You may wonder why the general public should care about how informed the homeless are about our political system, while you have more important issues to worry about for your own well-being.
Since we didn’t know how prevalent political ignorance was among the underprivileged in the latest presidential election, we are about to be ruled by this factor during the next 4 years. I hope that gives you the compelling reason to read this post further.
As I’ve conversed with a number of fellow homeless individuals at where I’ve dwelt for over a month, I’ve come to understand the dynamics of the presidential election in 2016. Among many of them at the shelter, I’ve come across exactly the same mentality as the white working class who were instrumental in elevating Donald Trump as the 45th president of the United States. Some are proud supporters of him. Then, there are others who want a liberal figure with the identical level of swagger as Trump. It was quite alarming to confront such.
This revelation made me realize how useless the postmortem by the mainstream media and the political establishment turned out to be. All the published reports were based on superficial elements of the voter base, which led to no definitive conclusion. Based on my direct experience, the citizens’ educational spectrum was what ultimately mattered, which was never considered at all.
Let me highlight the levels of civic illiteracy I’ve encountered.
The first has to do with the highest level of oblivion. At my shelter, most of those who thought like Trump supporters didn’t graduate from high school. The typical question social workers ask a homeless individual is whether he or she has the GED, General Educational Development tests that give the certification of high school equivalency. Many of my fellow guests never bothered with such.
Just like the blue-collar White Americans who empowered Donald Trump, many of the homeless with this level of education jumped into the job market 2 or 3 decades ago as teenagers, especially in the manufacturing sector that required or trained specific skills for limited tasks. As this industry waned in the U.S. economy, these folks, in their middle-ages without transferable skills, had nowhere to turn to in the domestic market.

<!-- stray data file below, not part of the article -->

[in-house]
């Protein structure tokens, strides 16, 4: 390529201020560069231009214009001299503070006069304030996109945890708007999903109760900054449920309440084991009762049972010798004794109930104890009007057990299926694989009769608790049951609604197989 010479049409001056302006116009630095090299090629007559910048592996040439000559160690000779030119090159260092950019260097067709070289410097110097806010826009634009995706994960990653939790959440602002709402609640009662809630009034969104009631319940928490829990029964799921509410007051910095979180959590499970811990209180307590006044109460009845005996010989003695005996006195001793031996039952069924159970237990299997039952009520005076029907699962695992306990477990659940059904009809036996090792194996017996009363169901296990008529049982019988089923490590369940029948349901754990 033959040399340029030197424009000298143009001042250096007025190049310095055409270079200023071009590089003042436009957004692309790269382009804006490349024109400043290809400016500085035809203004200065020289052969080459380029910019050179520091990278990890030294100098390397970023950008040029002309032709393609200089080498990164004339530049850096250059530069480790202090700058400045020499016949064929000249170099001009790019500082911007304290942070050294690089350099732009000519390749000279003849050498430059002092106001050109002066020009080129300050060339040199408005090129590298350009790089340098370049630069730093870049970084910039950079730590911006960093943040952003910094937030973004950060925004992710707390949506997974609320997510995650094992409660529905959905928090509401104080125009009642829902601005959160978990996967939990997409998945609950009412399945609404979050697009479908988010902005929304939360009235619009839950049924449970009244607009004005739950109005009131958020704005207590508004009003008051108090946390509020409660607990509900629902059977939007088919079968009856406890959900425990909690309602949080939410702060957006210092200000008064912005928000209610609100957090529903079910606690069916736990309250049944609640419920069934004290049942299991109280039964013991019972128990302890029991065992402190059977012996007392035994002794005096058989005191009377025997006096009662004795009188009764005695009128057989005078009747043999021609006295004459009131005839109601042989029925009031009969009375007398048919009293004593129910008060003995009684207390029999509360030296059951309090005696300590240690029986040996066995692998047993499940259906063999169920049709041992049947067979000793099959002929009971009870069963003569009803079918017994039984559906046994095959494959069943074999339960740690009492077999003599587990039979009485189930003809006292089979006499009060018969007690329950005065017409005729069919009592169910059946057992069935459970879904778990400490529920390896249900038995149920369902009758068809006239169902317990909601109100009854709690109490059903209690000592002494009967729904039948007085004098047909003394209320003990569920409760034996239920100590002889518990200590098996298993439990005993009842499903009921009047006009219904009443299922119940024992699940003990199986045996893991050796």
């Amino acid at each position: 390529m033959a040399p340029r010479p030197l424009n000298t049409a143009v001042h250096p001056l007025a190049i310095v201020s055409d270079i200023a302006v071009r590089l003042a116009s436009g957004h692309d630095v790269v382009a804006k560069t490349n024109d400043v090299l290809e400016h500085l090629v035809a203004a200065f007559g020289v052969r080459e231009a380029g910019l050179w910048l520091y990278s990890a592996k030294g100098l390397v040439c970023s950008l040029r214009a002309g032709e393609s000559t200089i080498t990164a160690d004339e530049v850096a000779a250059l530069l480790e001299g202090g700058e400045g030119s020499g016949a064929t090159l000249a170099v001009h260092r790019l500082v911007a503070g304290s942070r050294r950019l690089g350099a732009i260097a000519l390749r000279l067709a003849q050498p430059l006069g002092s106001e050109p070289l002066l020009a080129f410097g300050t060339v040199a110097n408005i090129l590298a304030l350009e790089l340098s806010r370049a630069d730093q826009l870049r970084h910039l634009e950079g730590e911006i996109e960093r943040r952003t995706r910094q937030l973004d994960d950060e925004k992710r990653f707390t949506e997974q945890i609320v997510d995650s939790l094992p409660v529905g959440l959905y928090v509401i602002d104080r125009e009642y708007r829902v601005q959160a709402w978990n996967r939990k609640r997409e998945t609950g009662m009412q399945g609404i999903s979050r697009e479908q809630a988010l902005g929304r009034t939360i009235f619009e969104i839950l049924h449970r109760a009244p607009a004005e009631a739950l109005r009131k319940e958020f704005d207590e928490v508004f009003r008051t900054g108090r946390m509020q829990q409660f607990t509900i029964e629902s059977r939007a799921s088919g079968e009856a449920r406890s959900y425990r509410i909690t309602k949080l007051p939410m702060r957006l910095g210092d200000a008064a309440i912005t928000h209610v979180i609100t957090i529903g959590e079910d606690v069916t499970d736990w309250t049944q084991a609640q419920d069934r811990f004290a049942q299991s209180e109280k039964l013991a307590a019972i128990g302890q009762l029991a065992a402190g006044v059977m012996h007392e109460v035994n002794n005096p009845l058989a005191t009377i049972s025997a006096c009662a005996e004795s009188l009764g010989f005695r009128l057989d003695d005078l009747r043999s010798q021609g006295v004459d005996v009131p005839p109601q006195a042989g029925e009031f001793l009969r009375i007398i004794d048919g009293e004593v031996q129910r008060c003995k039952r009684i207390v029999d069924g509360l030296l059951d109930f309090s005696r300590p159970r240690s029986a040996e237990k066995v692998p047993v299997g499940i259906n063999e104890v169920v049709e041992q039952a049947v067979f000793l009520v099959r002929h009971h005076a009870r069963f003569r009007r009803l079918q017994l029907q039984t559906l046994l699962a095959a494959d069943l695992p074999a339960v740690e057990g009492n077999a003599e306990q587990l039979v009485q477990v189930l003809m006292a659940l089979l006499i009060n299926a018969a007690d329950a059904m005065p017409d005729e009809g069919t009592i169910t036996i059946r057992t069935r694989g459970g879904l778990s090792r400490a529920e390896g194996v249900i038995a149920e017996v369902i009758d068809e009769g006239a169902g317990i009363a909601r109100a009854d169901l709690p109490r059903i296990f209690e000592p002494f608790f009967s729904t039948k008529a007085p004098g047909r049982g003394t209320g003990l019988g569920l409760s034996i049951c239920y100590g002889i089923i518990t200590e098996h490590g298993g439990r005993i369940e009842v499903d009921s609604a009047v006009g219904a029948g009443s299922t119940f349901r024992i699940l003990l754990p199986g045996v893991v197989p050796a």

There are also those in their 20s, who’ve dropped out of high school as well. Yet, their understanding of our system was the same as that of the older men who were disenfranchised. It revealed just how poor and stagnant the quality of elementary education was among the underprivileged, no matter how much societal progress we thought we’d made.
What was the consistent reason for dropping out of the school? Many of them were already marginalized in their schools for various reasons. So, these individuals rushed into the adulthood to distinguish themselves from their peers, through financial means.
At this point, all those who are sidelined want is equality, at an expedited pace. As they’ve become powerless, their desire for such is quite intense through an almighty advocate.
The way they presume about the president of the United States is the sovereign of an ancient dynasty. If one were to head a nation, his or her command should be executed immediately, according to their expectation. What this constituent demand is a righteous dictator with the absolute power. For this segment of population, their scope of democracy is sovereignty by election instead of heritage. As Donald Trump fulfilled this expectation completely during the presidential campaign, he won the election.